- 60% of operators say their restaurant’s total operational costs (as a percent of sales) are higher than they were prior to the COVID-19 outbreak.
- On average, restaurant operators say their current staffing levels are only 71 percent of what they would typically be in the absence of COVID-19.
- In a recent consumer survey, 56 percent of adults said they are aware of a restaurant in their community that permanently closed during the pandemic.
“For an industry built on service and hospitality, the last six months have challenged the core understanding of our business,” said Tom Bené, President & CEO of the National Restaurant Association. “Our survival for this comes down to the creativity and entrepreneurship of owners, operators, and employees. Across the board, from independent owners to multi-unit franchise operators, restaurants are losing money every month, and they continue to struggle to serve their communities and support their employees.”
The survey also found that 40 percent of operators think it is unlikely their restaurant will be in business six months from now if there are no additional relief packages from the federal government.
“This survey reminds us that independent owners and small franchisees don’t have time on their side,” said Sean Kennedy, executive vice president of Public Affairs for the Association. “The ongoing disruptions and uncertainty make it impossible for these owners to plan for next week, much less next year. Congress is about to leave Washington for the elections – we need them to focus on the short-term, basic solutions that have secured bipartisan support and passed one or both chambers. We urge immediate passage of these while we work with lawmakers on the comprehensive elements of our ‘Blueprint for Restaurant Revival.’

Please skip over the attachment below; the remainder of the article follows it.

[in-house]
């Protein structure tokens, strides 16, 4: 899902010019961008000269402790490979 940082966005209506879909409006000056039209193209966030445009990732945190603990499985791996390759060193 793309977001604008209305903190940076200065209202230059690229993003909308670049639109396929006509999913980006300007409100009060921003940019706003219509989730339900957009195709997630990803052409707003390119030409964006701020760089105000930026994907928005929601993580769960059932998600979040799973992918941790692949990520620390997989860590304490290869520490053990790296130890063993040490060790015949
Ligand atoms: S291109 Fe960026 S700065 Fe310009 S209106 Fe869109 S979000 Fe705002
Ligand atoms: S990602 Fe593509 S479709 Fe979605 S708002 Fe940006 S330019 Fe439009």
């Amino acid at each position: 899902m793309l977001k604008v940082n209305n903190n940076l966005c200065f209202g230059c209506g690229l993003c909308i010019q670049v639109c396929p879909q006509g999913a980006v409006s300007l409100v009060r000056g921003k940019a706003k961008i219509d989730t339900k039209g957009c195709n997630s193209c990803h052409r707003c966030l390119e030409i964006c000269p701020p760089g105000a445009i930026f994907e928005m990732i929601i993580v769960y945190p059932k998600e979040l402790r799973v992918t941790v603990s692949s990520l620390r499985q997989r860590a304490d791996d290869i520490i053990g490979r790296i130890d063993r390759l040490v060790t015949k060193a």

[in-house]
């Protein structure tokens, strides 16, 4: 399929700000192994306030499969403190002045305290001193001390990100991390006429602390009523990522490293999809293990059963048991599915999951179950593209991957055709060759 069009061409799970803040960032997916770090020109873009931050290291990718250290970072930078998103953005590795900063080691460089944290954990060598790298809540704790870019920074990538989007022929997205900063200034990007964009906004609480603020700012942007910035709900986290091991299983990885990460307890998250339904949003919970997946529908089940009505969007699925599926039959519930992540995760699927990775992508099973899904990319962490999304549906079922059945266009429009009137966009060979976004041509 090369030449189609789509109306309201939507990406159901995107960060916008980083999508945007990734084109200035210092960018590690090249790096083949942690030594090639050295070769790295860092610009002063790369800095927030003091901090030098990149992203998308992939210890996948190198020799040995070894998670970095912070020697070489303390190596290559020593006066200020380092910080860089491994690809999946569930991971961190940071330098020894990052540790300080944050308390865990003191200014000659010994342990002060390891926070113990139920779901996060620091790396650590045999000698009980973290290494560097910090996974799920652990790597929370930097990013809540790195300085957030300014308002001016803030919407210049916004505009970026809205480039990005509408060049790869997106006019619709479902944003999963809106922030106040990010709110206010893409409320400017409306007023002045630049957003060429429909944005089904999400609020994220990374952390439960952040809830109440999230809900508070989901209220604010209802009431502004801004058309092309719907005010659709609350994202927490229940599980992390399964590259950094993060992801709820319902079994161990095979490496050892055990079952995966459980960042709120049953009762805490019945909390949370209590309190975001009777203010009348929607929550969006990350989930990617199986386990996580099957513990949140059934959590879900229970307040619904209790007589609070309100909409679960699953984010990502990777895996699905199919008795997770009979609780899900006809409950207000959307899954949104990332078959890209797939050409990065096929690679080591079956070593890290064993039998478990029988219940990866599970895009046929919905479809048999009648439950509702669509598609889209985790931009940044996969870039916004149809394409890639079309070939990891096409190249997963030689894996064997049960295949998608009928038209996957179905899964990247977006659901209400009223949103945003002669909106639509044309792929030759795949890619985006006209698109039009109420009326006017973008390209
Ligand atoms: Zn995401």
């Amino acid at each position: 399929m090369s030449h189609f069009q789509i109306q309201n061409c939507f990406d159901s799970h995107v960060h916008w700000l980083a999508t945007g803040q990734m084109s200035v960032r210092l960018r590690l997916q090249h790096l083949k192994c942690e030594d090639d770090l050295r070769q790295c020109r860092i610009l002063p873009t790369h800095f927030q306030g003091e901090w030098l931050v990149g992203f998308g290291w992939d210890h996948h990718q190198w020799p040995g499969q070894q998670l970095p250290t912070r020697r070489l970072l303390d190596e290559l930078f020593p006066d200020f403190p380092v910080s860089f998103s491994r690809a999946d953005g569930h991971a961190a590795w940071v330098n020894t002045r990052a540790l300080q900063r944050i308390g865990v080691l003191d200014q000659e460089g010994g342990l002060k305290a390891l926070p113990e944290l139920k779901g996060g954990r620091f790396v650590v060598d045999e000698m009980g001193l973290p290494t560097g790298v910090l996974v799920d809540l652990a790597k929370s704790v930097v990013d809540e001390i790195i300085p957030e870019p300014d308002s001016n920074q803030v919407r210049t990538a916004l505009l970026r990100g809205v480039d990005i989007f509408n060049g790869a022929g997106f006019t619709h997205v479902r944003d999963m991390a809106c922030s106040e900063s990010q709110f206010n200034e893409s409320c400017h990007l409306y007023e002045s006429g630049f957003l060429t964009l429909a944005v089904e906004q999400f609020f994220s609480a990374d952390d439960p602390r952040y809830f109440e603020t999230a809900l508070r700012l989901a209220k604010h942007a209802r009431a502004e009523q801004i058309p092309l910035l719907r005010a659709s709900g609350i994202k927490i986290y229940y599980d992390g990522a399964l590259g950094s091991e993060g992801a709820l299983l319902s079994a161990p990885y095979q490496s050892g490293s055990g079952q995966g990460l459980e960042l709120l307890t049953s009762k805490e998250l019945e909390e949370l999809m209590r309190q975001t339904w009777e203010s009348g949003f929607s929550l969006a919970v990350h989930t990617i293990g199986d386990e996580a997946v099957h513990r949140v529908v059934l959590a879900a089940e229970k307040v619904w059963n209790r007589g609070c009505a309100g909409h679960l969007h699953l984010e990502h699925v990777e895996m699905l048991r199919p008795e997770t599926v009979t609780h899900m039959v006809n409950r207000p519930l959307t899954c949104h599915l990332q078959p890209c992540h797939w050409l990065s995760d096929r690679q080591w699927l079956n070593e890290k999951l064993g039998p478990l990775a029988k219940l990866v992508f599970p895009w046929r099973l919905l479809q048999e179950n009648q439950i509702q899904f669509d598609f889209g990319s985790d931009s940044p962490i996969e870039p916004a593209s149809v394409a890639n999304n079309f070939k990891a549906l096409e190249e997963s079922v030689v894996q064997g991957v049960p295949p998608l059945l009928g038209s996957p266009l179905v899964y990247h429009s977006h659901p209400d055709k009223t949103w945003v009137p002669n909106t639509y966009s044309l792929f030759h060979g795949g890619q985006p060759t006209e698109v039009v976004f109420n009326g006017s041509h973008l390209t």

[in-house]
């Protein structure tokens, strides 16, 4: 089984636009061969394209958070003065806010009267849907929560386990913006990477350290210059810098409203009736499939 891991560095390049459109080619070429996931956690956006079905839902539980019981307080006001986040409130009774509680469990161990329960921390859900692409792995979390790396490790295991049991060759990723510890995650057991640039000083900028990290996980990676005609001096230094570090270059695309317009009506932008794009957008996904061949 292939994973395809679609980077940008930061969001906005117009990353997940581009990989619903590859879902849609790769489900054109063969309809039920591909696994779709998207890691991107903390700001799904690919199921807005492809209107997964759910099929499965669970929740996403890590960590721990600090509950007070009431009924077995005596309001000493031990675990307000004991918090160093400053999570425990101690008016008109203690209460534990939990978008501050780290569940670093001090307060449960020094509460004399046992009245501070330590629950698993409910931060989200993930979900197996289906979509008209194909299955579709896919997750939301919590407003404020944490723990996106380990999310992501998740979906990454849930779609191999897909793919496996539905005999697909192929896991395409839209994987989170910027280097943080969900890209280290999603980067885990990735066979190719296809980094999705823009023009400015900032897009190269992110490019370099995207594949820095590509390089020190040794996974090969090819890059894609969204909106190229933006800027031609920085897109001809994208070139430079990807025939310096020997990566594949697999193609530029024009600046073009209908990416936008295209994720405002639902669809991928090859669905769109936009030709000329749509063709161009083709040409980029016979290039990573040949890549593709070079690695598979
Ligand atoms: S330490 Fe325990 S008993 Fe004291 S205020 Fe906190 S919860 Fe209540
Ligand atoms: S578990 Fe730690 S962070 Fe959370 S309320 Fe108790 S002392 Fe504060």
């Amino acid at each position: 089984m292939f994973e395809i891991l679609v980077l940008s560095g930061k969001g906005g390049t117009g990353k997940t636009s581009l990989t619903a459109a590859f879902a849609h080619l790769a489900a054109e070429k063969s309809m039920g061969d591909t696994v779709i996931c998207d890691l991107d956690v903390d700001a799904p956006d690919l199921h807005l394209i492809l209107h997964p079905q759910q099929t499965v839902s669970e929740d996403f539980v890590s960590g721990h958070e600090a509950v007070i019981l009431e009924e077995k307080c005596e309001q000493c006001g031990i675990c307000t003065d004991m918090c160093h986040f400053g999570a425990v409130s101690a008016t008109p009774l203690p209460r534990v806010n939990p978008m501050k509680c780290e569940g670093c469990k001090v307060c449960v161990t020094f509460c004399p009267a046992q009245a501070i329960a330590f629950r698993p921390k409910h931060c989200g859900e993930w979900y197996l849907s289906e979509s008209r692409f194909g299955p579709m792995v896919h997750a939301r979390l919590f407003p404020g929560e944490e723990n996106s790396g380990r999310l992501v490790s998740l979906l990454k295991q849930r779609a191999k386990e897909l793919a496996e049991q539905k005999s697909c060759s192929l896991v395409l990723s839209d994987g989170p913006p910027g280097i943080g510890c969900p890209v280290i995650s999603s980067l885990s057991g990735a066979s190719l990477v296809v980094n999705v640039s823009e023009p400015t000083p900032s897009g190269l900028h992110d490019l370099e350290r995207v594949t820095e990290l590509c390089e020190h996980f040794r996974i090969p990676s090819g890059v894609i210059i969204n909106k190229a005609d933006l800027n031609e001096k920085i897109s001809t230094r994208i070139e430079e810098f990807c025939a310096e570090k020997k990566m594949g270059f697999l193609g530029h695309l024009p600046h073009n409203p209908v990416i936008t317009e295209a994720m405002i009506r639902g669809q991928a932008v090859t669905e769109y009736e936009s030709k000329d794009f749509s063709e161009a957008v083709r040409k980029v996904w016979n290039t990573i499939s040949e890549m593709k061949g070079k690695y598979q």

“The food-service industry was the nation’s second largest private sector employer and pumped more than $2 trillion into the economy right up until our sudden shutdown,” Kennedy said. “Making an investment in an industry that consumers love and that powers the economy is a good business and economic move for Congress as they search for the biggest bang for their recovery buck.”
#mckinneytx #shoplocal #visitmckinney
Shop the local city or hometown first. Your dollars keep the jobs and businesses going. Some are working two or three jobs now to earn what they made before #covid-19 arrived.
The first place our family had breakfast after moving to Plano, Texas, was Tony’s Cafe. That was in the early 1990s.